“Eleanor was very representative of some of the most beautiful women I’ve met in Asia who take a second seat, because that’s how you manage your husband’s position in the society,” Yeoh told The Hollywood Reporter. “And I don’t think it’s just Chinese women — I think it’s very universal to be self-sacrificing, first to your husband, and then to your children.”
That meant that Crazy Rich Asians ends up not only being an opportunity for Asian-Americans to see themselves represented on-screen as positively and vividly as they are in Asian media, but also for Asian characters to be reflected in a more feminist and appreciative light. Lim added more culturally specific scenes where the characters gather to craft dumplings or confront each other over mahjong. Eleanor becomes not a mustache-twirling villain, but a respectable matriarch with her own hardships and desires. She shares tender moments with Nick on-screen, and faces humiliation from her own mother-in-law, Ah Ma (Lisa Lu, The Joy Luck Club).
Those moments are crucial for painting Eleanor as not just another judgemental mother-in-law trope, but a more fully realized woman, defending previous generations’ cultural values. While Asia can be deeply patriarchal, it also has its outspoken, confident women, like some of the legendary icons featured on the film soundtrack. As Chu said in an interview with the LA Times, Crazy Rich Asians offers role models for Asian women in ways that other stories don’t. “I think about my daughter who was just born a year ago, and the world I want her to live in,” Chu said. “I want her to live in a world where she’s seeing Constance Wu, Michelle Yeoh and Lisa Lu be these strong independent people that don’t need a man in their life to be fulfilled, and that love themselves and know that they’re worth every inch of their existence, and can be anything and do whatever they want.”
Stories about growing up as a second- or third-generation Asian immigrant often focus on the culture clashes between America’s focus on individual freedom and the personal “pursuit of happiness,” and the way Asian traditions value self-sacrifice and respect the family, in order to benefit future generations. The clash can leave younger generations bitter. Chu told IndieWire that he wanted to push back against the clichéd depiction of traditional Asian culture in film, and treat them more like glamorous old-Hollywood stars: “We usually see Chinese people, Asian people as ancient, and in this other time, definitive time, and it’s just not true. This idea that old, classic, Hollywood movies could have starred Asians with just as much style, just as much pizzazz… I was really excited to dip our whole movie into this color and this vibrancy.”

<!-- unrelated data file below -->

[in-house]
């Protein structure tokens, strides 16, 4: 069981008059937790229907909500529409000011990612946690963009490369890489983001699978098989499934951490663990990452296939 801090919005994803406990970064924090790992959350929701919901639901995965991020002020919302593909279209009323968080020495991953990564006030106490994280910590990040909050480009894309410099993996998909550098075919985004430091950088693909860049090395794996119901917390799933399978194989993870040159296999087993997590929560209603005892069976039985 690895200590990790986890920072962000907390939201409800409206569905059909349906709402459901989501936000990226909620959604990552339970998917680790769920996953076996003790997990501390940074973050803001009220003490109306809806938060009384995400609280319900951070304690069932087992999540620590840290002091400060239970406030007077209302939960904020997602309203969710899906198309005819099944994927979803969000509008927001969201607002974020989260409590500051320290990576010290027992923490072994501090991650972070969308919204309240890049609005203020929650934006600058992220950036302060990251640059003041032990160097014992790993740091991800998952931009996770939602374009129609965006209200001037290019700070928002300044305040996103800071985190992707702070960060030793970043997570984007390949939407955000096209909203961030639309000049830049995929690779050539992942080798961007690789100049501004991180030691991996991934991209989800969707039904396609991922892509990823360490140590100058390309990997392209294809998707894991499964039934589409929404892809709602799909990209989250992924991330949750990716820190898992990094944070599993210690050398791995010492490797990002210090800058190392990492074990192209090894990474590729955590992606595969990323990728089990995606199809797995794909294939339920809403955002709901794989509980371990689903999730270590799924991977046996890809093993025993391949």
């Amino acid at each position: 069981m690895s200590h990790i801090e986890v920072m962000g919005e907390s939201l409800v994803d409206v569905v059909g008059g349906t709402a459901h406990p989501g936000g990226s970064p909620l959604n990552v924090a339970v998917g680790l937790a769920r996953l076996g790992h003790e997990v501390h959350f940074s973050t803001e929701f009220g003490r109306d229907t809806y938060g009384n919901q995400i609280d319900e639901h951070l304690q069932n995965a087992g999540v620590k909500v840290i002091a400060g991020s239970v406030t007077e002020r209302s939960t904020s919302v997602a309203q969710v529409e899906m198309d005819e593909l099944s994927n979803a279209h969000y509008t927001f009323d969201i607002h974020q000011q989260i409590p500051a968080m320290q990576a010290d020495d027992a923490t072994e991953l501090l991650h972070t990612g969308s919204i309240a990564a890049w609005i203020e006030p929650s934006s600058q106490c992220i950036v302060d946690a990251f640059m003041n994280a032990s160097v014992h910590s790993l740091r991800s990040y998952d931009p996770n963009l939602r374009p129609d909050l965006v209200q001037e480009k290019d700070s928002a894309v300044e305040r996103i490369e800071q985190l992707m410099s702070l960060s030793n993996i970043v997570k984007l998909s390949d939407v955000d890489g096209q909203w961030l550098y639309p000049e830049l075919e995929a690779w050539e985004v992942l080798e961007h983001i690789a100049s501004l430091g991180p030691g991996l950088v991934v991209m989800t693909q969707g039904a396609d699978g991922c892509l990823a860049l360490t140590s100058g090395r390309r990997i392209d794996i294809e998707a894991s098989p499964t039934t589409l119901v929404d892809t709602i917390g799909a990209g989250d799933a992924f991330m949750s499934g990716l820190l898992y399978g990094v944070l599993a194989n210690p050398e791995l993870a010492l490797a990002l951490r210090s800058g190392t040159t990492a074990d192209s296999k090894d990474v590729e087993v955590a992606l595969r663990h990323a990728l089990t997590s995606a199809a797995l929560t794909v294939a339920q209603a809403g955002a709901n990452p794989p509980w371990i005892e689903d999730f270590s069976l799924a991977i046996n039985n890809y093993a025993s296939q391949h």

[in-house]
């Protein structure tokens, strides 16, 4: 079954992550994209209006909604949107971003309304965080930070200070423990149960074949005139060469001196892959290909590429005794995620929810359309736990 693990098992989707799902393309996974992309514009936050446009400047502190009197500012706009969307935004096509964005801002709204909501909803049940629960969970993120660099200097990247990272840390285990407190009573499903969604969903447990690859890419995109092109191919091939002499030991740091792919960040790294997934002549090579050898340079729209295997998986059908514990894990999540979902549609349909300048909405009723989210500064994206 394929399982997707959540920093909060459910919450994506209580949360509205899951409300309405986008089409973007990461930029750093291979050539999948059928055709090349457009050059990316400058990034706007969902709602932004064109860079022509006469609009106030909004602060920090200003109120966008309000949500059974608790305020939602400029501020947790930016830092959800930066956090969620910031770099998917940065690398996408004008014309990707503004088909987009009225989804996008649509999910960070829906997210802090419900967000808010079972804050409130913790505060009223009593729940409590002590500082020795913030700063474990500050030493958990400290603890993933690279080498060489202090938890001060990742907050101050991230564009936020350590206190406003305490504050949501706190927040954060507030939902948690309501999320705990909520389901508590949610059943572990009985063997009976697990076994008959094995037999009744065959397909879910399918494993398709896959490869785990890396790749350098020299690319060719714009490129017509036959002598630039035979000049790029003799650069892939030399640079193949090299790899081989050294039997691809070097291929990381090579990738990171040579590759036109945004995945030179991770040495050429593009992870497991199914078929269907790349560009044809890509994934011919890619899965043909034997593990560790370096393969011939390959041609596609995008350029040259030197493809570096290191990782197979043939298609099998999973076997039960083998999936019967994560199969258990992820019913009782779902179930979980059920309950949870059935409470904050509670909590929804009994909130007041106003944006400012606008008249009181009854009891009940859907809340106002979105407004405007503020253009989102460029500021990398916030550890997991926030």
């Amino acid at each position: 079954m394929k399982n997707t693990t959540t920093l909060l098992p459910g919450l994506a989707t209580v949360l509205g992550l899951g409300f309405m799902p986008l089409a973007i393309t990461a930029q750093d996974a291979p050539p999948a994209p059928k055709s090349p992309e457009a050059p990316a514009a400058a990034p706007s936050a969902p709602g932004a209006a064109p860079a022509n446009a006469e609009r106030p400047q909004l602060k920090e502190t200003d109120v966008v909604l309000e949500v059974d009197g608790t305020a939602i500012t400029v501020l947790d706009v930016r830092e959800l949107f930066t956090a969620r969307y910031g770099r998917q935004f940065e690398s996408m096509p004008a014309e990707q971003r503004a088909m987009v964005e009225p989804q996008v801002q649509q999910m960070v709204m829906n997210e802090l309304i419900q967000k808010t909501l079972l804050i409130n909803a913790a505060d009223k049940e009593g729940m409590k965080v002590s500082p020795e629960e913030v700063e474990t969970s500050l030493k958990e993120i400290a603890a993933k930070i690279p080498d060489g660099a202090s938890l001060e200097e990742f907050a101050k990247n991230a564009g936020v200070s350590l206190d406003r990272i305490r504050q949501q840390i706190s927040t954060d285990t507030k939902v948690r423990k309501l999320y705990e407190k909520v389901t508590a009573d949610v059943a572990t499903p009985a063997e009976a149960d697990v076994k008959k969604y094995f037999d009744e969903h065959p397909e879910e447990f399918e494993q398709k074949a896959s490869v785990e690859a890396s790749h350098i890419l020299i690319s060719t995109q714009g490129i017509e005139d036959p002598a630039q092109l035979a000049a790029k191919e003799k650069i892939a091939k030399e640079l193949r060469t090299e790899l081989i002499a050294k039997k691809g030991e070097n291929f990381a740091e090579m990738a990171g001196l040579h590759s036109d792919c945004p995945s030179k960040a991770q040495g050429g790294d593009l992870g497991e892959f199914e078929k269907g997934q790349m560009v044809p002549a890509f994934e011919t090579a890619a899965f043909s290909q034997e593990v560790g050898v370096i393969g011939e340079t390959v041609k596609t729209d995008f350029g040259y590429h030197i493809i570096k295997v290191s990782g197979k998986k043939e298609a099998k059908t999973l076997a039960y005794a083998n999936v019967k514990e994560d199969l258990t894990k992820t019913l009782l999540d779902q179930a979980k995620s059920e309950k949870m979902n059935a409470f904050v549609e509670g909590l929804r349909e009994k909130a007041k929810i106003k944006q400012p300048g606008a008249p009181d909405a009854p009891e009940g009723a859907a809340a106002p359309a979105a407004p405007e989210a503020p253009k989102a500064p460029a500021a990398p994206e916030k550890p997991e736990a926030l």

And Eleanor is part of that vibrancy — she stands in the way of the film’s central love story, but she does it as a stalwart defender of Asian culture. While she tells Rachel that in her family, “we understand how to build things that last,” sneering at the idea that people should prioritize their own happiness over their family’s success, her background lays out a compelling character story that gives her strong emotional reasons for wanting to see Asian women stay in traditional gender roles.
In the novel, Eleanor speaks of how much she has given up for her son’s sake (“I haven’t sacrificed my whole life for you just to see you waste everything on that girl”), but Nick laughs it off, saying, “I’m not sure what you mean, when you’re sitting here at the chef’s table of your twenty-million-dollar apartment.” Yet in the screenplay version, that humiliating moment for Eleanor is turned into a triumphant intimidation, as she towers over Rachel and denigrates her as unworthy of Nick: “You will never be enough.”
As Lim described it at the WGA talk, these character interactions depict a common experience for young Asian women entering a new family, that “every female in your family feels like they own you.” She told The Hollywood Reporter, “This hold that parents have on their children is a specifically Asian thing. It presents itself in really aggressive ways sometimes, but it comes from a place of deep devotion.”
Crazy Rich Asians acknowledges often-seen aspects of traditional Asian family culture —filial piety, notoriously mean in-laws, disdain for outsiders and foreigners — and couches them in emotional context and understanding. It passes no judgment on whether Asian-Americans, in taking steps away from their ancestors’ values, should feel guilty over not meeting those standards, and it expands the evil mother-in-law trope into a more humanized mom who’s painfully relatable. In the process, Chu and his team attach a new flavor of cultural understanding to an old genre that was in need of innovation.